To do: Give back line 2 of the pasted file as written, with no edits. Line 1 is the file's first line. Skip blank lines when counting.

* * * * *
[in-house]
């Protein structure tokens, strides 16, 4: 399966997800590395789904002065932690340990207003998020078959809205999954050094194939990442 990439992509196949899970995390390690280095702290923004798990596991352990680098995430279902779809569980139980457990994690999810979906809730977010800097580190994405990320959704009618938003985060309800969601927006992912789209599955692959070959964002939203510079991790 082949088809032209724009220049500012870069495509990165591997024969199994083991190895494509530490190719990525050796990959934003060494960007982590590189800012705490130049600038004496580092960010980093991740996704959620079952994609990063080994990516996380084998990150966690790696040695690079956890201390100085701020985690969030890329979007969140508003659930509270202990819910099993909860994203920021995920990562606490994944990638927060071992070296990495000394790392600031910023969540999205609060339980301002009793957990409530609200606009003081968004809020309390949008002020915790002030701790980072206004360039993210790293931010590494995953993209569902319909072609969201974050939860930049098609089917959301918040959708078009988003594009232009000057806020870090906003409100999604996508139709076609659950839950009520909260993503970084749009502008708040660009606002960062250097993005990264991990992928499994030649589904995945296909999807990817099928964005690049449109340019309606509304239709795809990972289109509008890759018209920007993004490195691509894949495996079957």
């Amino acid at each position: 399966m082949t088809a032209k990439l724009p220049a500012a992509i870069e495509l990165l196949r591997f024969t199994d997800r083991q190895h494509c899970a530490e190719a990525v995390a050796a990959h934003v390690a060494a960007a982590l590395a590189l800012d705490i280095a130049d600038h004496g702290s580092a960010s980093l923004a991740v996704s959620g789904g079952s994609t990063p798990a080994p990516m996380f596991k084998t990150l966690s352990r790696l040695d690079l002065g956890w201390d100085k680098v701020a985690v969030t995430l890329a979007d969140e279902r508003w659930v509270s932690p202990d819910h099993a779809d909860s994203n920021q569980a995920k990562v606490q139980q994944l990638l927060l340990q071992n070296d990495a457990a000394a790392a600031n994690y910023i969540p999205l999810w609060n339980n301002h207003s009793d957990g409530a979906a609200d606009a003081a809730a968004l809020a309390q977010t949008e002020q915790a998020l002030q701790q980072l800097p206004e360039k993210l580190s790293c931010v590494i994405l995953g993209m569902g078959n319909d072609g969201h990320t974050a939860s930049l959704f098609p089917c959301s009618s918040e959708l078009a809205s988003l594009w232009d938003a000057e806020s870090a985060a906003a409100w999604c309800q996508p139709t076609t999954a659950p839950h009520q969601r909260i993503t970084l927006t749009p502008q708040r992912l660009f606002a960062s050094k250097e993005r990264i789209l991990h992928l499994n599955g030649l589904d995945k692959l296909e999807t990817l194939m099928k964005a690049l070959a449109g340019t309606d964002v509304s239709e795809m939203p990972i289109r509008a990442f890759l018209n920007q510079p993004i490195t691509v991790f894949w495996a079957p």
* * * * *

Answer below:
């Protein structure tokens, strides 16, 4: 399966997800590395789904002065932690340990207003998020078959809205999954050094194939990442 990439992509196949899970995390390690280095702290923004798990596991352990680098995430279902779809569980139980457990994690999810979906809730977010800097580190994405990320959704009618938003985060309800969601927006992912789209599955692959070959964002939203510079991790 082949088809032209724009220049500012870069495509990165591997024969199994083991190895494509530490190719990525050796990959934003060494960007982590590189800012705490130049600038004496580092960010980093991740996704959620079952994609990063080994990516996380084998990150966690790696040695690079956890201390100085701020985690969030890329979007969140508003659930509270202990819910099993909860994203920021995920990562606490994944990638927060071992070296990495000394790392600031910023969540999205609060339980301002009793957990409530609200606009003081968004809020309390949008002020915790002030701790980072206004360039993210790293931010590494995953993209569902319909072609969201974050939860930049098609089917959301918040959708078009988003594009232009000057806020870090906003409100999604996508139709076609659950839950009520909260993503970084749009502008708040660009606002960062250097993005990264991990992928499994030649589904995945296909999807990817099928964005690049449109340019309606509304239709795809990972289109509008890759018209920007993004490195691509894949495996079957």